Thursday, January 24, 2013
San Diego Gas & Electric is learning a lot from the devastating 2007 wildfires in Southern California. Especially about the impact weather has on the electrical system. More than half a million people were evacuated from their homes in San Diego county. After strong winds and several wildfires caused the largest evacuation in the region's history.
It was late October 2007. California was still in a drought and 100 mile an hour Santa Ana winds were howling in San Diego's fire prone back country.
"This would have been the second strongest Santa Ana wind event in our history."I've been in wind storms, flash floods, but this was one of the scariest things I've ever experienced," meteorologist Steve Vanderburg said.
Vanderburg was evacuated from his home in Julian, just like half a million other county residents.That's more than the number of people evacuated during Hurricane Katrina in New Orleans.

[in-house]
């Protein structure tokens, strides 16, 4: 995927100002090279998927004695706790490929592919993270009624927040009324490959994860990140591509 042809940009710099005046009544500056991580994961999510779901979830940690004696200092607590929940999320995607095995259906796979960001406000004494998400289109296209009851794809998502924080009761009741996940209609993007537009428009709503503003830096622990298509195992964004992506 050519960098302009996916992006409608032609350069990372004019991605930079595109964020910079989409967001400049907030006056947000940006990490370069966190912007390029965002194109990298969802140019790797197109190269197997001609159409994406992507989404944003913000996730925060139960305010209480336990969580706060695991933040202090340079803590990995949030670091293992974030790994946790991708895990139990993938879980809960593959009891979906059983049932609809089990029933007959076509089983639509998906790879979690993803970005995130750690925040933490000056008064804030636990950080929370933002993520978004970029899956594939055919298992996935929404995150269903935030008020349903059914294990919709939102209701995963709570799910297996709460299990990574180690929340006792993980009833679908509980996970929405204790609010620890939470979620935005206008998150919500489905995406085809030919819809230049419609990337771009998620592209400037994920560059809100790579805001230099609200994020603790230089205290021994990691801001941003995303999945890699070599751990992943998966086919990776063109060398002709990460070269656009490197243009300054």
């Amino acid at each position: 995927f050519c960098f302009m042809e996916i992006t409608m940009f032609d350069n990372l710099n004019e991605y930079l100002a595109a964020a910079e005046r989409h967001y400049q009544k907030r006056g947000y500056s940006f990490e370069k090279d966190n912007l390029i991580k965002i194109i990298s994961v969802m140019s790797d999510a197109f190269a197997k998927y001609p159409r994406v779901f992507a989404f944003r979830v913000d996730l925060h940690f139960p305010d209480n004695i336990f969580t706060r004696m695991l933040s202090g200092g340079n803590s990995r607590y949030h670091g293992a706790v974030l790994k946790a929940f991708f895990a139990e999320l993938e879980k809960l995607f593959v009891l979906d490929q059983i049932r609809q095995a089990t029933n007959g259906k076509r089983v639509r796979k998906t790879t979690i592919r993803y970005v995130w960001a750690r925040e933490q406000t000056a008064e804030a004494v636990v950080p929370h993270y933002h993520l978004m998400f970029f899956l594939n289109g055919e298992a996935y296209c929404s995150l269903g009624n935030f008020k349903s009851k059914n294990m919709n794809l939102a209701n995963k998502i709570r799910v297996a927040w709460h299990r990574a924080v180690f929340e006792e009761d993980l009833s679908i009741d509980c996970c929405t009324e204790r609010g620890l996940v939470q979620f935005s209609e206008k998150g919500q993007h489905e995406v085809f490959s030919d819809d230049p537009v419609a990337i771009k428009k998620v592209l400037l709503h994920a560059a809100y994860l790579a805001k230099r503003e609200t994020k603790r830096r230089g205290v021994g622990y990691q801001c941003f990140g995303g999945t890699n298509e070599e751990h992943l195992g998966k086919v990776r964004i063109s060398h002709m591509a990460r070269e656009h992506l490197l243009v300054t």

After spending ten years with the National Weather Service Vanderburg is now one of two full-time meteorologist at San Diego Gas & Electric, where he helps them understand in real time the impact weather can have our electrical system.
"We have the third largest weather network in the country, as well as the densest, and we have made available to the public all the information gathered from these weather stations," Vanderburg said.
If you've been to the rural back country you probably recognize those weather contraptions on power poles. There are 144 weather stations that SDG&E has set-up particularly in high fire areas.
"This network of weather stations allows us to see exactly what's occuring on our system," Vanderburg said.
And because strong winds can bring down power lines like they did in 2007 sparking wildfires. Vanderbug says having a forecaster on staff provides the company a heads up on how and where to respond.
"From helping to schedule a fleet of helicopters during construction of the Sunrise Powerlink to daily load forecasting (customer demand) to make sure to procure resources to meet the anticipated need. Using that information the company can then route people and resources to where ever there needed," Vanderburg said.
He's currently working on a project to develop a Santa Ana wind classification system similar to what is used to predict hurricane strength to marine layer forecasting, which will be critical as SDG&E adds more solar resources to their energy mix.